While Reuters and the Associated Press are reporting bland news about the cause of the Keystone I leak following Tuesday's re-booting of the pipeline, the Aberdeen American's Shannon Marvel digs in with Former TransCanada worker says company compromised Keystone Pipeline's integrity; Faulty welds and inspections will cause more problems, fired engineer claims.
A former TransCanada employee who worked as an engineer during construction of the Keystone Pipeline said a leak near Freeman in 2016 caused by faulty welds and lax inspections won't be the last one.
Evan Vokes was fired as a materials engineer for TransCanada in 2011 after trying to publicize what he called the company's noncompliant construction methods. He said TransCanada rushed to complete the pipeline, which compromised the structure's integrity.
Vokes said his job was to ensure that TransCanada constructed pipelines safely within Canadian National Energy Board and U.S. Pipeline and Hazardous Materials Safety Administration regulations. He worked for TransCanada for five years before being fired in May 2011 after filing a formal complaint with the National Energy Board about TransCanada's failure to comply with construction and safety standards.
Some of his complaints were validated by the National Energy Board in February 2014.
“The board notes that a number of the allegations of regulatory non-compliance were identified and addressed by TransCanada only after the complainant’s allegations were made and were not proactively identified by the company’s management system,” a National Energy Board report reads, according to the Canadian Broadcasting Corp. news division.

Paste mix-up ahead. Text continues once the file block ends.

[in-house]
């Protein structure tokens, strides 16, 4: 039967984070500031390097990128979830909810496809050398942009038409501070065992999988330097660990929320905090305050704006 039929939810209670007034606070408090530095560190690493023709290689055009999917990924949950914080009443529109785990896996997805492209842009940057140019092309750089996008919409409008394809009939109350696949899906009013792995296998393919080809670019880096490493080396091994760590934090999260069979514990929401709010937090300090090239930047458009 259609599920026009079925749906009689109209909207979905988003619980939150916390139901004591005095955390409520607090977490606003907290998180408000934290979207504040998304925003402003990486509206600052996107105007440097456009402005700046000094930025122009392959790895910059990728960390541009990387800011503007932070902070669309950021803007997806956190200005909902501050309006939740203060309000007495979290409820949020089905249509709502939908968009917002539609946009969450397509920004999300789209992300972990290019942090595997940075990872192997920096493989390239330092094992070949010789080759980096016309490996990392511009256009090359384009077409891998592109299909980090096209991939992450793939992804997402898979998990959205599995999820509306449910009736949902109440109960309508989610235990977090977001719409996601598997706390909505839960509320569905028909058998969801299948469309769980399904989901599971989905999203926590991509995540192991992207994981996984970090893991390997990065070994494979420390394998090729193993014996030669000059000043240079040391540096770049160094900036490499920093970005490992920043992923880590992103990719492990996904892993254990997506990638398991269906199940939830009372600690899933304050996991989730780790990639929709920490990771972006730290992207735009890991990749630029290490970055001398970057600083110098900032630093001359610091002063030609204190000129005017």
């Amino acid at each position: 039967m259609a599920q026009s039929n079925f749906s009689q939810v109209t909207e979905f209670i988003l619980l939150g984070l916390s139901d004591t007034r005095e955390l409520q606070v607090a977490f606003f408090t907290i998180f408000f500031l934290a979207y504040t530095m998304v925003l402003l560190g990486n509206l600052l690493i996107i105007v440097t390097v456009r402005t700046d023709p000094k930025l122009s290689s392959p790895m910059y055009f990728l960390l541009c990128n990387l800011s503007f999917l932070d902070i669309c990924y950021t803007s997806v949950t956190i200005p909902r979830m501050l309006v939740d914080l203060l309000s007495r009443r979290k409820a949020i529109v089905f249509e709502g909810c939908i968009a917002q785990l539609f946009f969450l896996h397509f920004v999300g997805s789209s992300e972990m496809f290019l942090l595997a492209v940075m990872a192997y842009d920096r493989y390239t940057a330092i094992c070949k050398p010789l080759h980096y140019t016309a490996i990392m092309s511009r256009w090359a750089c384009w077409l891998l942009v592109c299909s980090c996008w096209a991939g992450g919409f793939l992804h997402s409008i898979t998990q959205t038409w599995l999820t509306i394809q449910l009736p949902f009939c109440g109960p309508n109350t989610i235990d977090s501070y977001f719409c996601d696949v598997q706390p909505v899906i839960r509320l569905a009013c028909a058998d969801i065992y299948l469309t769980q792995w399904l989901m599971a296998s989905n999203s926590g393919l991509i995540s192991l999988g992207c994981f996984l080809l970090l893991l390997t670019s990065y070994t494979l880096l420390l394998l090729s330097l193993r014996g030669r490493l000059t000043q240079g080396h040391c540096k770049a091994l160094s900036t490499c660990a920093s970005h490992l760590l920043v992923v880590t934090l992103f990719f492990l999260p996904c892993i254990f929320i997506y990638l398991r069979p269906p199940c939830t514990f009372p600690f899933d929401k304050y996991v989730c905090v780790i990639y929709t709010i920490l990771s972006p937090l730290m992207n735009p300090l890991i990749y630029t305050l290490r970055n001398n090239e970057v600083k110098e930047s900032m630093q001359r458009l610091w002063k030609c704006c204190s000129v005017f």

In October 2014, the Council of Canadians recognized Vokes with a Special Award for Whistleblowing. The council is a social, economic and environmental justice group. . . .
Read the rest at the paper's website.
Another construction issue appears to be related to the most recent significant spill: the installation of weights on the pipeline in 2008.
Marvel and Scott Waltman provide in-depth reporting about the cause of this month's Amherst Incident in Report: Keystone Pipeline was likely damaged during construction in 2008:
The Keystone Pipeline leak in Marshall County could have been the result of a rupture caused by mechanical damage during construction in 2008, according to a corrective action report released Tuesday by the federal Pipeline and Hazardous Materials Safety Administration.
"Preliminary information indicates the failure may have been caused by mechanical damage to the pipeline and coating associated with a weight installed on the pipeline in 2008. Weights are placed on the pipeline in areas where water could potentially result in buoyancy concerns," the report reads.
At the time of the leak, which was detected the morning of Nov. 16., TransCanada was using tools to both clean and internally inspect the pipeline, according to the report.
"Both tools passed the failure site prior to the rupture without identifying any leakage from the pipeline at this location. There is no indication the tools contributed to the release," the report reads. . . .
Read the article for the details of the corrective order.
Photo: An aerial view of the leak.
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